Swimming is as cumbersome as it looks
Onto the brighter side! The player can upgrade nearly all of Link’s tools to vastly modify their medieval load-out. You can acquire these upgrades by gathering drops from enemies or bugs scattered throughout the world. I became quite partial to my bow and arrow, as its motion controls were the simplest. Naturally, I upgraded my bow twice, so it could deal monstrous damage. Then, to keep me swimming in arrows, I purchased an extra quiver. My thirst for arrows remained unquenchable, so I purchased a second quiver and upgraded them both twice — resulting in a massive stockpile of arrows I could bring with me on dungeon crawls. Such customization has never existed in a Zelda title, and I found the flexibility to be a welcomed modernization.
We can’t talk about Zelda unless we touch on dungeon design. And it really does shine in Skyward Sword. While initially, dungeons are somewhat shallow, they become quite complex and fun near the end of the game once most of Link’s tools are unlocked. Dungeons themselves take on themes to further deepen puzzles. Possibly the most innovative example of this is with area-specific time travel. Please, spare me the Steven Hawking lecture and (in Navi’s voice) listen. There exists within the Zelda universe a mineral called a Timeshift stone that, when struck, does what its name implies: shifts time. One particular area is filled with the stuff and in a number of instances the solution to a puzzle is either forward, or backwards in time. This means the player will have to think critically about cause and effect to solve puzzles. I found this to be a very innovative mechanic that gave a new layer of depth to both the dungeon itself and the game’s depth of problem solving. Another very memorable dungeon experience was on a revisit to a previously explored area. Normally this is when most critics would begin to lament “lazy level design!” However, when I returned I found the area entirely flooded with water, which created a visually pleasing and imaginative landscape.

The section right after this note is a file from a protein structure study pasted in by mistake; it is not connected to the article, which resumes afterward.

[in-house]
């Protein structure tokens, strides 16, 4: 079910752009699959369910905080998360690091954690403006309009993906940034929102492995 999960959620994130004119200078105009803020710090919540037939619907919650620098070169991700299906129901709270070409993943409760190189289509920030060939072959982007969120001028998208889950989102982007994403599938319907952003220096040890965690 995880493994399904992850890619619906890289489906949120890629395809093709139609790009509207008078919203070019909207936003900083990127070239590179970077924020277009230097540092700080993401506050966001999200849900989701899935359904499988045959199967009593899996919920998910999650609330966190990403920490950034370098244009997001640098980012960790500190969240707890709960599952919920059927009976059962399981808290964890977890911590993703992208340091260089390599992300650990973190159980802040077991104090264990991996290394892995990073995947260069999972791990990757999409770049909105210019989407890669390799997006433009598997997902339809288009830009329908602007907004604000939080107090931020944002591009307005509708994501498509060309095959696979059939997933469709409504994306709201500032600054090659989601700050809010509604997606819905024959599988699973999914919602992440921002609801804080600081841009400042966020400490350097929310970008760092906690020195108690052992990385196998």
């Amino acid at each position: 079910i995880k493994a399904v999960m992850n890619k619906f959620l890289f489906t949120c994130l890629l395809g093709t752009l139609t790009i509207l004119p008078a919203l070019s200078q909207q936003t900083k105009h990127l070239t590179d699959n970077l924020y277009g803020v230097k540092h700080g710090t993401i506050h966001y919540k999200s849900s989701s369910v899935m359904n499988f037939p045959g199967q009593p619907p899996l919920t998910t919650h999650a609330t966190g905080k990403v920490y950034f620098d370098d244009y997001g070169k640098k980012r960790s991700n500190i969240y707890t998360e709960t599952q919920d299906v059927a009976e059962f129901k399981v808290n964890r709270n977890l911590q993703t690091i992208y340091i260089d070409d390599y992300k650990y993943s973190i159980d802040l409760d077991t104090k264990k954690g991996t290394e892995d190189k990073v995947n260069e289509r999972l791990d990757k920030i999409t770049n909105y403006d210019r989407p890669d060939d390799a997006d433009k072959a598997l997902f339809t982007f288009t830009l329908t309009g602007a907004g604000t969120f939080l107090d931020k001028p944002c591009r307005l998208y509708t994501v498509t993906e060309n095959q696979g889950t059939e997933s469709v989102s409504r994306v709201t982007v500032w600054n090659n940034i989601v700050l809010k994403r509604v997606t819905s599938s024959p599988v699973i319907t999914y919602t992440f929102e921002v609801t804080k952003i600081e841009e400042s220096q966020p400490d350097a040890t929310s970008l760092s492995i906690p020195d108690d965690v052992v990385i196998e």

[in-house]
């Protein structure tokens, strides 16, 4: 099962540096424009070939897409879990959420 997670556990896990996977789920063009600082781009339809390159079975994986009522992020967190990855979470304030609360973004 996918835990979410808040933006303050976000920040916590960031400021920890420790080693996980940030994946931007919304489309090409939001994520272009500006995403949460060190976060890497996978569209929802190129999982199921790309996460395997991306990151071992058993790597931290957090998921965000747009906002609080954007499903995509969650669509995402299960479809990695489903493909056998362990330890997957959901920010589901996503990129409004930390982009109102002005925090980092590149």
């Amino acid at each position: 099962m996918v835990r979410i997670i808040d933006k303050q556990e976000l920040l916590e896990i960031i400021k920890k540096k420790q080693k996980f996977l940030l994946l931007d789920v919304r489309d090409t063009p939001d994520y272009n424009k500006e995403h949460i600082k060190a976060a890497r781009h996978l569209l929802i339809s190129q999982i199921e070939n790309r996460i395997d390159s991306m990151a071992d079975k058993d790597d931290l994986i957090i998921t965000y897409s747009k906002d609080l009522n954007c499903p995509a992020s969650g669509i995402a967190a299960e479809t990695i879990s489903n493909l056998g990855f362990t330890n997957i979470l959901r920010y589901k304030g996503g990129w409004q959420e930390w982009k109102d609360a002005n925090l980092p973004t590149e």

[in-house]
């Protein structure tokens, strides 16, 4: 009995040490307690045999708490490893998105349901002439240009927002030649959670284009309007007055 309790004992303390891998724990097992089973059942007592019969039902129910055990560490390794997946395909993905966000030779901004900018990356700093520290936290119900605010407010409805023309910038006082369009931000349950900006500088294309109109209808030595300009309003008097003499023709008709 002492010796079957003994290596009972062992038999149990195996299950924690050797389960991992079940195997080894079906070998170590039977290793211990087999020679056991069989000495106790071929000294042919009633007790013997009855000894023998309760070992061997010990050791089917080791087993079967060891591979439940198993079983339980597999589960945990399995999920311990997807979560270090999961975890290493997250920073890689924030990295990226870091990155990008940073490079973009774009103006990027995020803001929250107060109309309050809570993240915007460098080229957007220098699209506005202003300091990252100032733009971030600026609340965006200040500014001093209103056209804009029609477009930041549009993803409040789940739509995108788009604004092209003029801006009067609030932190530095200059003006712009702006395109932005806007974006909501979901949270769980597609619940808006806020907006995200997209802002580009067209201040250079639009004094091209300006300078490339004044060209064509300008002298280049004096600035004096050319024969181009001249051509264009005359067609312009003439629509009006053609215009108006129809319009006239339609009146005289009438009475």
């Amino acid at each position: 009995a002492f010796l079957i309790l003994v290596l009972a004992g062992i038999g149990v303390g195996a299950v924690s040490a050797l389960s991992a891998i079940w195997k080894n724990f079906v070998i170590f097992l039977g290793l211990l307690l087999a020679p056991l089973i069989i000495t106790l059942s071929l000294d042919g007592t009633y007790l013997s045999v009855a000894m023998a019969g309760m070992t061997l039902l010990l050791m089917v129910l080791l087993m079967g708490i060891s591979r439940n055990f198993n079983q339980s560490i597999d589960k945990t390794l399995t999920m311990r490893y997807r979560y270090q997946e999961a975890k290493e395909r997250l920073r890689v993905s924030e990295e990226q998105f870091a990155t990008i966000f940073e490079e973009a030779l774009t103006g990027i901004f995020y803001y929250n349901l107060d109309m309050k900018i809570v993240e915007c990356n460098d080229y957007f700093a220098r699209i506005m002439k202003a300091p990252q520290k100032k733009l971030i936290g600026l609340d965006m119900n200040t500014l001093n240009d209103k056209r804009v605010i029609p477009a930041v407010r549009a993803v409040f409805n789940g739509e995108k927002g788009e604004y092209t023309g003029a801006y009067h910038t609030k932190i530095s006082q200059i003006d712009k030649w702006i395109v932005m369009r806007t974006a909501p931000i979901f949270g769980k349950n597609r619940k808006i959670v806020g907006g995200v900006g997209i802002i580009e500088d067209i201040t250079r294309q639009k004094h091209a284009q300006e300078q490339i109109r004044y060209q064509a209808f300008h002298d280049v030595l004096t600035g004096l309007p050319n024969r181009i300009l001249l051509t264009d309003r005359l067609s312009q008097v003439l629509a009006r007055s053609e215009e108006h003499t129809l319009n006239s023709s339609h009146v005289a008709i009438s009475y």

There were moments when I stopped to examine my surroundings in Zelda. The game cleverly works within the limitations of the Nintendo Wii by causing a mosaic effect on items that extend beyond a certain distance. Still, I would say Skyward Sword just manages to get by as a visually acceptable game in this generation, and that is due largely to minimalistic art direction. The music is classic Zelda fodder: epic, energetic, and always enhancing the atmosphere right up to a awe-inspiring final boss stage.
Skyward Sword was an ambitious game, attempting to bring fans the most interactive and advanced Zelda experience to date. It shook things up by allowing the player to customize their equipment to a level never before possible. Innovative level design made for some memorable and enjoyable puzzles that were always more fun than frustrating. But the technology of the Wii was clearly pushed to the limit, as graphically and functionally the game struggled to stretch its wings and fly.